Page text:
Tales of horror and tragedy, of loved ones lost or grievously wounded by automobiles, rolled out in waves before a handful of City Council members.
At Tuesday’s hearing on Philadelphia’s Vision Zero traffic-safety initiative, crash survivor Regan Kladstrup opened testimony with a searing tale that left committee members wincing.
Last September, Kladstrup said, she was biking to her job at the University of Pennsylvania on Spruce Street, one of Center City’s arterial bike routes. While waiting at a red light, a delivery truck to her left began to turn onto Broad Street across the bike lane — crushing her foot.
“I remember the first sight of my foot: a pulpy mess hanging off the end of my leg,” she said. “It’s an image I wish I could forget. It was turned 90 degrees, every single toe pointed in a different direction, and, worst of all, the skin was hanging off at the end of my foot like a trailing scarf.”
Anne Javsicas described how her husband was run over and killed last year while walking on the sidewalk near 16th Street and John F. Kennedy Boulevard, one of the most dangerous pedestrian intersections in the city. Rebecca Refford detailed how she was cut off and run over by a truck driver, and how her hips and ribs were shattered.
AARP members filled the audience to advocate for Vision Zero, which aims to eliminate traffic deaths by 2030. Also supporting it were the family and loved ones of Pablo Avendano, a cyclist who was hit and killed while riding in a bike lane on Spring Garden Street.
The only committee members who engaged with the advocates were Councilman Kenyatta Johnson and at-large Councilwoman Blondell Reynolds Brown, who called the hearing and often promotes environmental legislation.
Christopher Puchalsky, of the city’s Office of Transportation and Infrastructure Systems, highlighted changes the Kenney administration is implementing, including equipping city trash trucks with four 360-degree cameras to help drivers avoid bikers in their blind spots. (A cyclist in the Spruce Street bike lane was killed by a private trash hauler last year.) Puchalsky also noted the new protected bike lanes on JFK Boulevard and Market Streets and the push for a speed-camera pilot program on Roosevelt Boulevard.
Speakers were generally laudatory of the progress made by Jim Kenney’s administration, especially an additional $6.1 million in operating and capital funds allocated in his budget proposal to Vision Zero.
But in pure numbers, the hearing spotlighted that little has been measurably changed by Vision Zero thus far:
- Roughly 100 people die each year in traffic incidents on Philadelphia’s streets, a number that remains stubbornly persistent. (Seventy-six people died in 2016, a low in recent years, but that number shot back up to 99 deaths last year.)
- About 250 people are severely injured each year.
- Philadelphia’s death rate is more than twice that of New York City’s, where 214 people were killed in traffic incidents last year. In contrast to Philadelphia’s lack of measurable progress, that’s the lowest number since the Big Apple started keeping track of such incidents in 1910. It marks a decline of 28 percent in overall traffic deaths since 2013, the year before Vision Zero began in New York, and a 45 percent decline in pedestrian deaths.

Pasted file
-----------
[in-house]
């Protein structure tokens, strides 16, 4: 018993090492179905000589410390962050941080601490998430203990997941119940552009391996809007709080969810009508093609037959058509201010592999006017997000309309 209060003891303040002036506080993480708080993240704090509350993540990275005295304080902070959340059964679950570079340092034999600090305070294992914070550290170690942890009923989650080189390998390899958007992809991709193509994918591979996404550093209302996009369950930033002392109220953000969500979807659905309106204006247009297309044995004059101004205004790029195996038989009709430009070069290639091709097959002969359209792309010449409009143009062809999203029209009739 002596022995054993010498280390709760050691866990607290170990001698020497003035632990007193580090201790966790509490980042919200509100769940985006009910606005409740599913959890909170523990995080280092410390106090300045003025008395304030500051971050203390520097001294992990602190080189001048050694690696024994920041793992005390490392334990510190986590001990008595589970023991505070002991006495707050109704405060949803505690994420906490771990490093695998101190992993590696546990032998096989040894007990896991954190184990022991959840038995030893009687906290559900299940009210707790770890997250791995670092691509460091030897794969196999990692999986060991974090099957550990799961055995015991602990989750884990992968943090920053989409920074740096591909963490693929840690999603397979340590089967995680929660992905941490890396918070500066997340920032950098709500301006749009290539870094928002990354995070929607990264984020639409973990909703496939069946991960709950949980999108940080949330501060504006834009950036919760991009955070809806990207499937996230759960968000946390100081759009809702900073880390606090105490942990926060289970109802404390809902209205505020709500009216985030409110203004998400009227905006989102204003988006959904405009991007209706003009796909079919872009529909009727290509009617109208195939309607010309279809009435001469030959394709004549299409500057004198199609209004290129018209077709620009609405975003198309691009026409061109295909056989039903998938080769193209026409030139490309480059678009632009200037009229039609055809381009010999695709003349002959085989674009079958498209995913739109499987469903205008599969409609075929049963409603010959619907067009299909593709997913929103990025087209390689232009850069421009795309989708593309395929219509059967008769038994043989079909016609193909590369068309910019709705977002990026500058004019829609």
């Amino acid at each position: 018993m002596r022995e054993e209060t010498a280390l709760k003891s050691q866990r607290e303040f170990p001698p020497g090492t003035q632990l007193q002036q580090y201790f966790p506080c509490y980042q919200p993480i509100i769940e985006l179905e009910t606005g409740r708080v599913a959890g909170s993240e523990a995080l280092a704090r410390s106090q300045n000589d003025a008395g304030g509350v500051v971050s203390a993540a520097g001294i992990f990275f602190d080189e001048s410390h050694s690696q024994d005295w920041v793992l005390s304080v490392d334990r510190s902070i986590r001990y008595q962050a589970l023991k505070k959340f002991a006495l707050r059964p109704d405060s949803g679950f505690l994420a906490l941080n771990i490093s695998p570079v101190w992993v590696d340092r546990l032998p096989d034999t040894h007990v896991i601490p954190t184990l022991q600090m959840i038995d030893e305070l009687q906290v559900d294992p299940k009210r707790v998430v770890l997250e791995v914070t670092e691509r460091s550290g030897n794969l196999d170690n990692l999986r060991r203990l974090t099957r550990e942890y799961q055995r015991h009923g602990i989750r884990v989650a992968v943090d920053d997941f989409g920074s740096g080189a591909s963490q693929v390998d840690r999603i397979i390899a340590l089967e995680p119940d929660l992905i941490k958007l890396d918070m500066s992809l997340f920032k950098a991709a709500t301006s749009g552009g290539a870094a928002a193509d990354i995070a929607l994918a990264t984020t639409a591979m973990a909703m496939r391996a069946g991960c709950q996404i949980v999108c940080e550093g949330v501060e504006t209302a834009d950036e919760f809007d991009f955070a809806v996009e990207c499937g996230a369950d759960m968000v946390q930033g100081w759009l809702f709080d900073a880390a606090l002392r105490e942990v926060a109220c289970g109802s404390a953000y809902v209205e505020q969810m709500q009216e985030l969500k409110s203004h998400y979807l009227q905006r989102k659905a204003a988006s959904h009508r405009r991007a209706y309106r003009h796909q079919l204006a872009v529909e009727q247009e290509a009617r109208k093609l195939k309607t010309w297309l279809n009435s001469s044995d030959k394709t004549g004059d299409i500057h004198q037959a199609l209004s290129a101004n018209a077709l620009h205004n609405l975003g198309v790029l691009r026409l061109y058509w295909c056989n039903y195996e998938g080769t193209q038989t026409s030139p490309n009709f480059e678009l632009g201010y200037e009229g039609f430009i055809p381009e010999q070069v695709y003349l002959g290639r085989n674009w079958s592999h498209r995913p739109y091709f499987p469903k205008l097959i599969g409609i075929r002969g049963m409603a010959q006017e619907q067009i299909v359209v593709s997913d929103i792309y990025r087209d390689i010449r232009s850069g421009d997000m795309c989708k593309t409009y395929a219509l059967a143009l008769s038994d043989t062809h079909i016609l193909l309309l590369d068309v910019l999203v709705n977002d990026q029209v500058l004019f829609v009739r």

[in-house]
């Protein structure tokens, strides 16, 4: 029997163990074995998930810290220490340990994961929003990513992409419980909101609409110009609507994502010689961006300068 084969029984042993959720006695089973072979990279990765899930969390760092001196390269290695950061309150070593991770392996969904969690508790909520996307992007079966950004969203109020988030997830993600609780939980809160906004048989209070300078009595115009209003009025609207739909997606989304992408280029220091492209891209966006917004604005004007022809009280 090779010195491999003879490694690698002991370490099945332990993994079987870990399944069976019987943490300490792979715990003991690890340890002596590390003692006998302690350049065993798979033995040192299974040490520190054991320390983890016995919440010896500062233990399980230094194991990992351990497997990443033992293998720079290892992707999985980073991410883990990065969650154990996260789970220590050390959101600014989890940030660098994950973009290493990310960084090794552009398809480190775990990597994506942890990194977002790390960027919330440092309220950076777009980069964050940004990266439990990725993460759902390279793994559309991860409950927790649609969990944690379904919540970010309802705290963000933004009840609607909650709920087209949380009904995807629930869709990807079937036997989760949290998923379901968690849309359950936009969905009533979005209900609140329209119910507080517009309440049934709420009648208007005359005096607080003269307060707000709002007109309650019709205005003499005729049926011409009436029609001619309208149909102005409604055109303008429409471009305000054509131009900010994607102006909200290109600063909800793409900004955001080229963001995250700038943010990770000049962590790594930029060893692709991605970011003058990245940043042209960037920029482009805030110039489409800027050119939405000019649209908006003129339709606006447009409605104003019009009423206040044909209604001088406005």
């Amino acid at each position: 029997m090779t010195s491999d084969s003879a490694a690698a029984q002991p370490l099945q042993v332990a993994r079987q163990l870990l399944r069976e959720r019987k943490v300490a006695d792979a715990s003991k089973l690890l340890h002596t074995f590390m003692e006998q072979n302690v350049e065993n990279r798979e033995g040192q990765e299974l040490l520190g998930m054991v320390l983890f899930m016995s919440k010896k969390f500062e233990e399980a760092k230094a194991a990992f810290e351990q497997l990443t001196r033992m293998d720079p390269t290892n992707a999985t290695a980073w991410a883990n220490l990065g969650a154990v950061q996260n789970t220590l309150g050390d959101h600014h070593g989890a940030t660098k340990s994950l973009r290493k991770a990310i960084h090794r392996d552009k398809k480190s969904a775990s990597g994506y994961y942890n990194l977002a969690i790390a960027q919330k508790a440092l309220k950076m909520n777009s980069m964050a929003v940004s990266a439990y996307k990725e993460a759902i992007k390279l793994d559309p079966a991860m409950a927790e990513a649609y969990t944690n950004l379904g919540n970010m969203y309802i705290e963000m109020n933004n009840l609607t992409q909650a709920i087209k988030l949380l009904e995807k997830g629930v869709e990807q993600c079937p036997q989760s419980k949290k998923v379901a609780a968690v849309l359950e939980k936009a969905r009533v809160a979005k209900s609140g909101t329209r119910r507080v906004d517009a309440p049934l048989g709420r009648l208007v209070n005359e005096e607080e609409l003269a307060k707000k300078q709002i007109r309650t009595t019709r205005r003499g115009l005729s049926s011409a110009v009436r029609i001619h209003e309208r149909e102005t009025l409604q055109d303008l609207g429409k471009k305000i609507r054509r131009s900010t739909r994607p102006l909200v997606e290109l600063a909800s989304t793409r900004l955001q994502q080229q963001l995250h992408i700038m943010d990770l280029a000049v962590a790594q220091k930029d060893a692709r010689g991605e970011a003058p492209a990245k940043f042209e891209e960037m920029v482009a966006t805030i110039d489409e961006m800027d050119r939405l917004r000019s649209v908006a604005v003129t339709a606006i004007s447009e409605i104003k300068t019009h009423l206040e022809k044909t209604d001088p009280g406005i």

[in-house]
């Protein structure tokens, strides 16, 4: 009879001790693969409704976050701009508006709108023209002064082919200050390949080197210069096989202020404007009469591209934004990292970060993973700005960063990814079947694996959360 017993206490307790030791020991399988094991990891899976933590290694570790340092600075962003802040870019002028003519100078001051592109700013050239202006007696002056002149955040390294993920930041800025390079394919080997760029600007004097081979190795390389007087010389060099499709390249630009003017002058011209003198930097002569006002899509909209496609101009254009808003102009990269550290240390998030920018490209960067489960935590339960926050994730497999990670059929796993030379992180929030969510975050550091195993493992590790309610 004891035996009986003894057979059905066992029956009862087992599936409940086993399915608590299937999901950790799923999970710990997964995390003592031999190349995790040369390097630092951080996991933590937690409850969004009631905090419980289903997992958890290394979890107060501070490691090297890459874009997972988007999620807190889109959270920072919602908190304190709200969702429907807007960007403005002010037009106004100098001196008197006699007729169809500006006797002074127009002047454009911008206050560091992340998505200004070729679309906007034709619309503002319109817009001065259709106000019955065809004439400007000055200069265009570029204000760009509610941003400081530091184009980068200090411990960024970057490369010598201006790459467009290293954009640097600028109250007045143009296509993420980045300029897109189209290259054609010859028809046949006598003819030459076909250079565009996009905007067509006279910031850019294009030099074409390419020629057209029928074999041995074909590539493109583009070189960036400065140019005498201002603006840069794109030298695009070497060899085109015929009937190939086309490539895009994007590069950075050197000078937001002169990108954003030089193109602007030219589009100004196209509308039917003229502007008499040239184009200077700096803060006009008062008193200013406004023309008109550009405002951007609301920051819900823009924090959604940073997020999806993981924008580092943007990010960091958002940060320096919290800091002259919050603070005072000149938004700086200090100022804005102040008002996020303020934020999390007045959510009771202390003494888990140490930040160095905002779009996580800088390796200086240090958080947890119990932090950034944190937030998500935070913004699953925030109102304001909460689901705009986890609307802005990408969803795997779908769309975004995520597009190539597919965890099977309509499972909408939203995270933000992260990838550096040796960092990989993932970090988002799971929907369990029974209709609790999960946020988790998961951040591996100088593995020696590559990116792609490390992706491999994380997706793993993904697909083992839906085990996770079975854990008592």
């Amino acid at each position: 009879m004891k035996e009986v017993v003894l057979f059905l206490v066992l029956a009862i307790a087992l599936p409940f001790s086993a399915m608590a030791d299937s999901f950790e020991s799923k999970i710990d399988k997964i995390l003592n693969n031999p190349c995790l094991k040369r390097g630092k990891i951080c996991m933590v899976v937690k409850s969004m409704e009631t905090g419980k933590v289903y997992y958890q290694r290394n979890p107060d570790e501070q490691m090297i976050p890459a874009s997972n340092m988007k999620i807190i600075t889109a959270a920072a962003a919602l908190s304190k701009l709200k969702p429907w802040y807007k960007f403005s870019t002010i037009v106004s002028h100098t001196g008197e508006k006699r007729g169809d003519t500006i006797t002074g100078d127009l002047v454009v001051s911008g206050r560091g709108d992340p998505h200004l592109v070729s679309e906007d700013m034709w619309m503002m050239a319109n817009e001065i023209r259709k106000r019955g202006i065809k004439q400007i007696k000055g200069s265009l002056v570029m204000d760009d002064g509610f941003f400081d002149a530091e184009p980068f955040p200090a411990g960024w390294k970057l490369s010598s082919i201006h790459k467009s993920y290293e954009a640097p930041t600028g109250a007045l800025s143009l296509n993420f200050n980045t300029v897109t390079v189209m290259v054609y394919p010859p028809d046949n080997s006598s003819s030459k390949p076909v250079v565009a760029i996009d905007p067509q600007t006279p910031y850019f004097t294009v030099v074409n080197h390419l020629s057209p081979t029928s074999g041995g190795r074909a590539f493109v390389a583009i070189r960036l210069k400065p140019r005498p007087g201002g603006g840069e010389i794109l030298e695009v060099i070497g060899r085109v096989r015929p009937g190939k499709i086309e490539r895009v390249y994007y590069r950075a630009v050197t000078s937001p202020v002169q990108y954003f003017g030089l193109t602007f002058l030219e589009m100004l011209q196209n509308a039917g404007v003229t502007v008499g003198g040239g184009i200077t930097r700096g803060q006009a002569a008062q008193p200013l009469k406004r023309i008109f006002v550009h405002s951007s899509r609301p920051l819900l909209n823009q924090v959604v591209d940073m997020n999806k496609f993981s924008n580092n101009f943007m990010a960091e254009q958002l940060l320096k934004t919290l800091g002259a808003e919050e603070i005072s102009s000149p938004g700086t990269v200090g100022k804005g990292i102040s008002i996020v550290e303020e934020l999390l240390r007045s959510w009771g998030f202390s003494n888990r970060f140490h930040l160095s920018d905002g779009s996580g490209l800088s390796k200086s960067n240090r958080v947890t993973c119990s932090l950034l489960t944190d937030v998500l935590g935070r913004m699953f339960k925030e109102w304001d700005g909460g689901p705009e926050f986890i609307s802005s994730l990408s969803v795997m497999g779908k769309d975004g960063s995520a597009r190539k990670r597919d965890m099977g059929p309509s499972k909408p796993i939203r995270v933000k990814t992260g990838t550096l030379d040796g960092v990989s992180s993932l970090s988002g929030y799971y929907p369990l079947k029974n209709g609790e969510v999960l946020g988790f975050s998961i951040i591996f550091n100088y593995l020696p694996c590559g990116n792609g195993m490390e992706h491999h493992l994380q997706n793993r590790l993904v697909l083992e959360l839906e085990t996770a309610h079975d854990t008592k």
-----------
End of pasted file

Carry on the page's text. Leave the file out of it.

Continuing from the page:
There are several obvious differences between the two cities. New York is devoting $1.6 billion over five years to Vision Zero. Mayor Jim Kenney is proposing $60 million, with much of the projected funding coming from state and federal grants.
The other major difference is City Council’s hyper-local control over where bike lanes are installed, as instituted bylegislation introduced by Councilman William Greenlee in 2012. (No new bike lanes replacing travel or parking lanes were approved between the legislation’s enactment and 2017.) In New York and other major cities, the city council typically does not have veto power over bike lanes.
Bicycle Coalition of Greater Philadelphia’s Sarah Clark Stuart spoke in favor of a recommendation in the Vision Zero Action Plan that calls for the city’s chief traffic engineer to be given the power to change road marking — basically overturning Greenlee’s law.
“The chief traffic engineer should be the final arbiter of safety decisions after robust community outreach,” said Stuart, who is executive director of the Bicycle Coalition.
The council members did not respond to the proposal that they be deprived of veto power over matters of road safety in their districts. After the hearing, neither Reynolds-Brown nor Johnson sounded enthusiastic about the idea, embedded in the early 2017 action plan. Neither had heard of the proposal prior to the hearing.
“It behooves us to have the leadership of experts sometimes, but in concert with district council members because they are on the frontlines,” said Reynolds Brown. “I would defer to district council members and the chief engineer of the city to collectively think that through.”
Johnson said he hears a lot of concerns from immediate neighbors about protected bike lanes because they don’t like the idea of not being able to stop their cars outside their homes to unload groceries.
“We have to make sure there is a check and balance on that process,” said Johnson.
There are fewer than five miles of protected bike lanes in the city, although the mayor has set a goal of 30 miles by 2022.
Advocates spoke repeatedly of the need for protected bike lanes, but argued for them as a traffic-calming device that could save drivers’ and pedestrians’ lives rather than just a boon to cyclists.
“Had the bike lane been clearly marked, I might have been less vulnerable,” Kladstrup told the committee, “and had the lane been protected, I don’t think I would be testifying before you today.”